By Andrew Hobbs, Group Editor
IT SEEMS a little late now, in March, for me to wish our readers a Happy New Year for 2014, long after the fireworks have stopped and the New Year’s Resolutions forgotten about.
But while the timing might be off, the sentiment is still there – and for Papua New Guinea, at least, the year 2014 is going to be a big one.
It goes without saying that the start of production from the PNG LNG project will change PNG, with the success of ExxonMobil and its partners inspiring other oil and gas companies to explore and potentially produce oil and gas in PNG.
At the same time, a series of gold and copper projects are ticking off milestones and travelling closer to a final investment decision – bringing the promise of more royalties and more employment to the nation.
But while the long term picture for PNG is bright, neither businesses nor the people they employ can afford to wait forever.
While oil and gas exploration continues and while the gold price remains short of its historic highs, PNG could be waiting a long time for these new projects to begin – and even then, there is no guarantee that what worked for one project will work in another.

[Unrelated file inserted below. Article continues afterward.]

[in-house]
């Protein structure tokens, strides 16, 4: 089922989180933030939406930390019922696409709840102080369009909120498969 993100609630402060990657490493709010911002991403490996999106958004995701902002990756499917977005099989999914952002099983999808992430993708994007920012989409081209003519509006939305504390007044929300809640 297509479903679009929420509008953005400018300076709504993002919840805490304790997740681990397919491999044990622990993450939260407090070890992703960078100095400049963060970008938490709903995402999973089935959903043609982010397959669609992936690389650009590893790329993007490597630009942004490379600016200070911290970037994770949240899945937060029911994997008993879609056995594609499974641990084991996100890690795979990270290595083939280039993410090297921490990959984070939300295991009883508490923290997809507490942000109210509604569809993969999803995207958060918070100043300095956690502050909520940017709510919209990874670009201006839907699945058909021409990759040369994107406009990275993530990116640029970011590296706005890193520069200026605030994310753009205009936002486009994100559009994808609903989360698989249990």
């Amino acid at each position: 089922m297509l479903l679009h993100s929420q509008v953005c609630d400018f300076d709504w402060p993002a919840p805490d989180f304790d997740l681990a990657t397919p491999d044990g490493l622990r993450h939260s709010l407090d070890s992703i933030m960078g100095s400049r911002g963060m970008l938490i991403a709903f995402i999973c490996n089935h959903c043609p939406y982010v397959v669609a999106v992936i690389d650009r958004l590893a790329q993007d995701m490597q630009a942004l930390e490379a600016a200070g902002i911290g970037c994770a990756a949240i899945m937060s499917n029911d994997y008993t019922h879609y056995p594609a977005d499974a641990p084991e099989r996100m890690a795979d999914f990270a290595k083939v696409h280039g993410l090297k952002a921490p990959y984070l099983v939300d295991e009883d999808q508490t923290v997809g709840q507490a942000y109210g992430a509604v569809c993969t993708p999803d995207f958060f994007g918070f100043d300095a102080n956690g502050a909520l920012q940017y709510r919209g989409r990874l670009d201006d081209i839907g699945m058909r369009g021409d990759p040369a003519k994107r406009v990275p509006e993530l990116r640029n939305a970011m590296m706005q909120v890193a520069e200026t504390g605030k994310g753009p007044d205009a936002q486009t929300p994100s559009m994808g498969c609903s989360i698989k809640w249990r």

So if the PNG government is expecting a short-lived lull as companies keep a watchful eye on their workforces while waiting for the next big thing to get underway, there’s no harm in a little housekeeping.
With the imminent arrival of new funds, Prime Minister Peter O’Neill could do worse than to look at a recently released report by the Asian Development Bank which considers the major impediments to business growth in PNG.
The report recommends additional government investment in the police, correctional services, and judiciary, as well as increased efforts to tackle corruption through reforms to public procurement and land administration – including making more land available.
Simplification of licencing, regulation and taxation and the greater use of public–private partnerships to deliver infrastructure, electricity, transport and telecommunications were also recommended.
With new appointments in the roles of both Treasurer and Petroleum and Energy Minister occurring in recent months, there is no time like the present to consider the recommendations and look to make things easier for business.
Now there is a resolution worth keeping.